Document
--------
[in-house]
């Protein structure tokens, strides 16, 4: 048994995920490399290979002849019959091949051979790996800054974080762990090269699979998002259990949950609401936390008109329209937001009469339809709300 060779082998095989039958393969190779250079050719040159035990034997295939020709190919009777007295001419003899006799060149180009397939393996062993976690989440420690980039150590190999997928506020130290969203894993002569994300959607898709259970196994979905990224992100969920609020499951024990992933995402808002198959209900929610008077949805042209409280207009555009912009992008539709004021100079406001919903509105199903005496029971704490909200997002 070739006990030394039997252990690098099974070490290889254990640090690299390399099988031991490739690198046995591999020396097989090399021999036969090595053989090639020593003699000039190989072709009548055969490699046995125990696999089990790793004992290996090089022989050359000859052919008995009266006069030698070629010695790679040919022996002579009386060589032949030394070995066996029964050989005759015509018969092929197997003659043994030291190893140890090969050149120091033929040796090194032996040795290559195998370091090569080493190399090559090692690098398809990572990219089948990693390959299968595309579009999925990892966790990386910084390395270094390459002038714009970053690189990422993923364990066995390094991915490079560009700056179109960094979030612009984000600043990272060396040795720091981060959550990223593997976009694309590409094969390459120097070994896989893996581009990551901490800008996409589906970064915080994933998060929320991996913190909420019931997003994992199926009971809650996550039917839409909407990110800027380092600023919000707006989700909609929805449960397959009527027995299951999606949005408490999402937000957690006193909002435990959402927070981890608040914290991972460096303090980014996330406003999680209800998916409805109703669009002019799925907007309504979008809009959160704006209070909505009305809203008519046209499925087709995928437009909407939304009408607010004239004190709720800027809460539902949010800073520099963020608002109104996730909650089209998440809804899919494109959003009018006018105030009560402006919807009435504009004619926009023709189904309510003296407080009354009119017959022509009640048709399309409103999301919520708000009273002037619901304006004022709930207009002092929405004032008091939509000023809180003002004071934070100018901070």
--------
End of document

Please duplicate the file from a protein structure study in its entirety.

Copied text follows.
[in-house]
């Protein structure tokens, strides 16, 4: 048994995920490399290979002849019959091949051979790996800054974080762990090269699979998002259990949950609401936390008109329209937001009469339809709300 060779082998095989039958393969190779250079050719040159035990034997295939020709190919009777007295001419003899006799060149180009397939393996062993976690989440420690980039150590190999997928506020130290969203894993002569994300959607898709259970196994979905990224992100969920609020499951024990992933995402808002198959209900929610008077949805042209409280207009555009912009992008539709004021100079406001919903509105199903005496029971704490909200997002 070739006990030394039997252990690098099974070490290889254990640090690299390399099988031991490739690198046995591999020396097989090399021999036969090595053989090639020593003699000039190989072709009548055969490699046995125990696999089990790793004992290996090089022989050359000859052919008995009266006069030698070629010695790679040919022996002579009386060589032949030394070995066996029964050989005759015509018969092929197997003659043994030291190893140890090969050149120091033929040796090194032996040795290559195998370091090569080493190399090559090692690098398809990572990219089948990693390959299968595309579009999925990892966790990386910084390395270094390459002038714009970053690189990422993923364990066995390094991915490079560009700056179109960094979030612009984000600043990272060396040795720091981060959550990223593997976009694309590409094969390459120097070994896989893996581009990551901490800008996409589906970064915080994933998060929320991996913190909420019931997003994992199926009971809650996550039917839409909407990110800027380092600023919000707006989700909609929805449960397959009527027995299951999606949005408490999402937000957690006193909002435990959402927070981890608040914290991972460096303090980014996330406003999680209800998916409805109703669009002019799925907007309504979008809009959160704006209070909505009305809203008519046209499925087709995928437009909407939304009408607010004239004190709720800027809460539902949010800073520099963020608002109104996730909650089209998440809804899919494109959003009018006018105030009560402006919807009435504009004619926009023709189904309510003296407080009354009119017959022509009640048709399309409103999301919520708000009273002037619901304006004022709930207009002092929405004032008091939509000023809180003002004071934070100018901070």